The computer system **200** includes peripheral devices such as, for example, a display device **213**, a keyboard **216**, and a mouse **219**. In addition, the computer system **200** may also include other peripheral devices not shown such as, for example, a keypad, touch pad, touch screen, microphone, scanner, joystick, or one or more push buttons, etc. The peripheral devices may also include indicator lights, speakers, printers, etc. The display device **213** may be, for example, cathode ray tubes (CRTs), liquid crystal display screens, gas plasma-based flat panel displays, or other types of display devices, etc. As an additional alternative, each of the peripheral devices associated with the computer system **200** may be included within the device itself such as is the case, for example, with a laptop, personal digital assistant or other device.

Stored in the memory **206** and executable by the processor **203** are a number of components including, for example, an operating system **223** and a power supply current calculator **226**. In addition, various data files may be stored in the memory **206** and accessed by various systems executed by the processor **203** such as, for example, a voltage V(t) data file **229**, a voltage V_{w}(t) data file **233**, and an impedance Z_{f }data file **236**. In addition, other systems and data files may be stored in the memory **206**. The voltage V(t) data file **229** represents the voltage V(t) measured as discussed above. The voltage V_{w}(t) data file **229** represents the voltage measured by the differential probe **123** across the terminal resistance R_{TERM }as described above. In this respect, the voltage V(t) data file **229** and the voltage V_{w}(t) data file **229** may be generated using appropriate data capture equipment and the differential probe **123** as discussed above and are stored in the memory **206** to be accessed by the power supply current calculator **223**. Similarly, the impedance Z_{f }data file **236** may be generated as described above and ultimately stored in the memory **206** to be accessed by the power supply current calculator **223**.

The memory **206** is defined herein as both volatile and nonvolatile memory and data storage components. Volatile components are those that do not retain data values upon loss of power. Nonvolatile components are those that retain data upon a loss of power. Thus, the memory **206** may comprise, for example, random access memory (RAM), read-only memory (ROM), hard disk drives, floppy disks accessed via an associated floppy disk drive, compact discs accessed via a compact disc drive, magnetic tapes accessed via an appropriate tape drive, and/or other memory components, or a combination of any two or more of these memory components. In addition, the RAM may comprise, for example, static random access memory (SRAM), dynamic random access memory (DRAM), or magnetic random access memory (MRAM) and other such devices. The ROM may comprise, for example, a programmable read-only memory (PROM), an erasable programmable read-only memory (EPROM), an electrically erasable programmable read-only memory (EEPROM), or other like memory device.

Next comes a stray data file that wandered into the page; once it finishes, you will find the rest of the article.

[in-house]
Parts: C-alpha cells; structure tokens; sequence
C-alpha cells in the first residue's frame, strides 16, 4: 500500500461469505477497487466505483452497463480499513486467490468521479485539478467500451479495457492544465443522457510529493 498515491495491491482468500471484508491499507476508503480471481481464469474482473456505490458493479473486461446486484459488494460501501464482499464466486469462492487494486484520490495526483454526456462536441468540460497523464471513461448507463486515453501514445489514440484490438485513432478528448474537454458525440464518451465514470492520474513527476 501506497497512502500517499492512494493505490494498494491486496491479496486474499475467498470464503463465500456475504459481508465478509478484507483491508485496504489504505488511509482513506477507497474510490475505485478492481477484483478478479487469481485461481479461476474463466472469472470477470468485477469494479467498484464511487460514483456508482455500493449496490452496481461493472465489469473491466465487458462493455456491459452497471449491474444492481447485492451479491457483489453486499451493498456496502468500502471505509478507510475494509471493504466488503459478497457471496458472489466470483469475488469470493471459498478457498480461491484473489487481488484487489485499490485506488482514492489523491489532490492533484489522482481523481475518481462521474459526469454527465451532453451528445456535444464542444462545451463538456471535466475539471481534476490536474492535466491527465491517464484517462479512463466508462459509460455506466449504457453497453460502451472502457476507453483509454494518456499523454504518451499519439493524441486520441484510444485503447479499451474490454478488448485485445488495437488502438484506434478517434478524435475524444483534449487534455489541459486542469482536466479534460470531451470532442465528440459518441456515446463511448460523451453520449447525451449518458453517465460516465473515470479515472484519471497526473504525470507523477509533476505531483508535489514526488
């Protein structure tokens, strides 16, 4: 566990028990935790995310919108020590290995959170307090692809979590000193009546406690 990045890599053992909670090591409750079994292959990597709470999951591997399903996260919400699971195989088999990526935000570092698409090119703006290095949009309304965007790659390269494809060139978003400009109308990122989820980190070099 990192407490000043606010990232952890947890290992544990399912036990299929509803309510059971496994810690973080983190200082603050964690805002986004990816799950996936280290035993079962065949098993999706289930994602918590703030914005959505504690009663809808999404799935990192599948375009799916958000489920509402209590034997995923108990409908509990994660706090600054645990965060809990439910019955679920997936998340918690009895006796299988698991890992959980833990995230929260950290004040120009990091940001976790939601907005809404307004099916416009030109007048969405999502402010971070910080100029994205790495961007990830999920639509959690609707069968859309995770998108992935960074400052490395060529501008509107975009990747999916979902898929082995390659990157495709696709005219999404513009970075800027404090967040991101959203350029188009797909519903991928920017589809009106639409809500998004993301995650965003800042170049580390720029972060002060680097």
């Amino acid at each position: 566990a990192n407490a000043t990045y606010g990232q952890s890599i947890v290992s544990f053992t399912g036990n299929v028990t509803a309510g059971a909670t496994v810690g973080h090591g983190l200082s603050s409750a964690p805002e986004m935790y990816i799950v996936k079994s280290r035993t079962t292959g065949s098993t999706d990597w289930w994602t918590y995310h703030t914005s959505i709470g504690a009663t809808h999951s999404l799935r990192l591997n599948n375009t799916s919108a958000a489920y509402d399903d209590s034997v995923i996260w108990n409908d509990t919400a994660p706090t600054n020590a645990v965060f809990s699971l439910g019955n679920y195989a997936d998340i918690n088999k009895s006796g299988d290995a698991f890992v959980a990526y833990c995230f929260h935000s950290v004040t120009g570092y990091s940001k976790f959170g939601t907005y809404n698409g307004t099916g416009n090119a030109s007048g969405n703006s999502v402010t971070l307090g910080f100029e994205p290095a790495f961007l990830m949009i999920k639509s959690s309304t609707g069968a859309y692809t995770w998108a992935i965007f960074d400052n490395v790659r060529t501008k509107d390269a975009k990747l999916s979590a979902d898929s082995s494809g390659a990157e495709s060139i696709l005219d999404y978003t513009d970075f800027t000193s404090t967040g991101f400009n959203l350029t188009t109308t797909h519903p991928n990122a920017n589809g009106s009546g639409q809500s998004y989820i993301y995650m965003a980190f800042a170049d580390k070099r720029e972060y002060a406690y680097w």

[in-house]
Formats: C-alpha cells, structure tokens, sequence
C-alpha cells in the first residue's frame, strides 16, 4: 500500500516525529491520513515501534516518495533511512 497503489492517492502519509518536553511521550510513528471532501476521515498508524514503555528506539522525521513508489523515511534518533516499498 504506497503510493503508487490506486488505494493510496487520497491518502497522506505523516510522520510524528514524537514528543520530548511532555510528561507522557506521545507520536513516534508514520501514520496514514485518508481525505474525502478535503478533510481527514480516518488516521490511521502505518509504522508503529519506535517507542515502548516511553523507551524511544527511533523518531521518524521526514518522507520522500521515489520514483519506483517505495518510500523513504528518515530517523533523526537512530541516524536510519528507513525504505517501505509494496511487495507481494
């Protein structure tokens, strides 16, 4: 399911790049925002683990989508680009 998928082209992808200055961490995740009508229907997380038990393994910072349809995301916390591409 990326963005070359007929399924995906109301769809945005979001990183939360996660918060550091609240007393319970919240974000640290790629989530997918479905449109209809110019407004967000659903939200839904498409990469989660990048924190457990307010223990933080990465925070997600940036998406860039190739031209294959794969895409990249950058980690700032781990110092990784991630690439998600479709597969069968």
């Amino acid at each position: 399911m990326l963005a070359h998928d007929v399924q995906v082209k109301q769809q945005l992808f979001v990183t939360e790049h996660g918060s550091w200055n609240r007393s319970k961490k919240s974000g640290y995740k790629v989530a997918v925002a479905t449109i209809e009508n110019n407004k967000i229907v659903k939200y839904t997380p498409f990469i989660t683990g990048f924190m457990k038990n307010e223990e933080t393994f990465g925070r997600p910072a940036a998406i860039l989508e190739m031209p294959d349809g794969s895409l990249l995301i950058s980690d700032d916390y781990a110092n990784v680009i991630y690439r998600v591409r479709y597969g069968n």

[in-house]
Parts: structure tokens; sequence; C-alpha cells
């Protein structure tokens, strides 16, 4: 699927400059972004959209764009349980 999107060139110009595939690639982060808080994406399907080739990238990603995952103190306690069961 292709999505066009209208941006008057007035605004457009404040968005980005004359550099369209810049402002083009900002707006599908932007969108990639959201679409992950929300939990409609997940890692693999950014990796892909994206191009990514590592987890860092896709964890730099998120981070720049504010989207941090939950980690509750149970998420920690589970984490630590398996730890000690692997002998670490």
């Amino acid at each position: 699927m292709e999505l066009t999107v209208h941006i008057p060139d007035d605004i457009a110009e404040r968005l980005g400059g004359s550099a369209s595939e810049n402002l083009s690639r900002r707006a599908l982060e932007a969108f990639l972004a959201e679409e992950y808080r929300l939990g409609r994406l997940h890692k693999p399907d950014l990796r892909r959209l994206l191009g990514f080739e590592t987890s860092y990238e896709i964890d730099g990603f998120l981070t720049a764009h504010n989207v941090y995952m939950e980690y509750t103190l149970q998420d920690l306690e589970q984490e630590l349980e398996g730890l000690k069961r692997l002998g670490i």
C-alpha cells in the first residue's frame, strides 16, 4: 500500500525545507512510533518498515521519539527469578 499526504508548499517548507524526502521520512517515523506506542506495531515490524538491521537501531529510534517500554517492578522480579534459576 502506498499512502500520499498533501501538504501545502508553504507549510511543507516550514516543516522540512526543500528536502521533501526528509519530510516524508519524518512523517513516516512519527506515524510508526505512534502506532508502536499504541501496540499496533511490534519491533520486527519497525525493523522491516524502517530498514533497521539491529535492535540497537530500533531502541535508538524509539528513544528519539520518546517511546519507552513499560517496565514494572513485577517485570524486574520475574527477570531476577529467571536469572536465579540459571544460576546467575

In addition, the processor **203** may represent multiple processors and the memory **206** may represent multiple memories that operate in parallel. In such a case, the local interface **209** may be an appropriate network that facilitates communication between any two of the multiple processors, between any processor and any one of the memories, or between any two of the memories etc. The processor **203** may be of electrical, optical, or molecular construction, or of some other construction as can be appreciated by those with ordinary skill in the art.

The operating system **223** is executed to control the allocation and usage of hardware resources such as the memory, processing time and peripheral devices associated with the computer system **200**. In this manner, the operating system **223** serves as the foundation on which applications depend as is generally known by those with ordinary skill in the art.

Referring next to **226** according to an embodiment of the present invention. Alternatively, the flow chart of **200** to obtain a measure of the current I_{dd}(t) described above. The functionality of the power supply current calculator **226** as depicted by the example flow chart of **226** may be implemented using any one of a number of programming languages such as, for example, C, C++, Assembly Language, or other programming languages.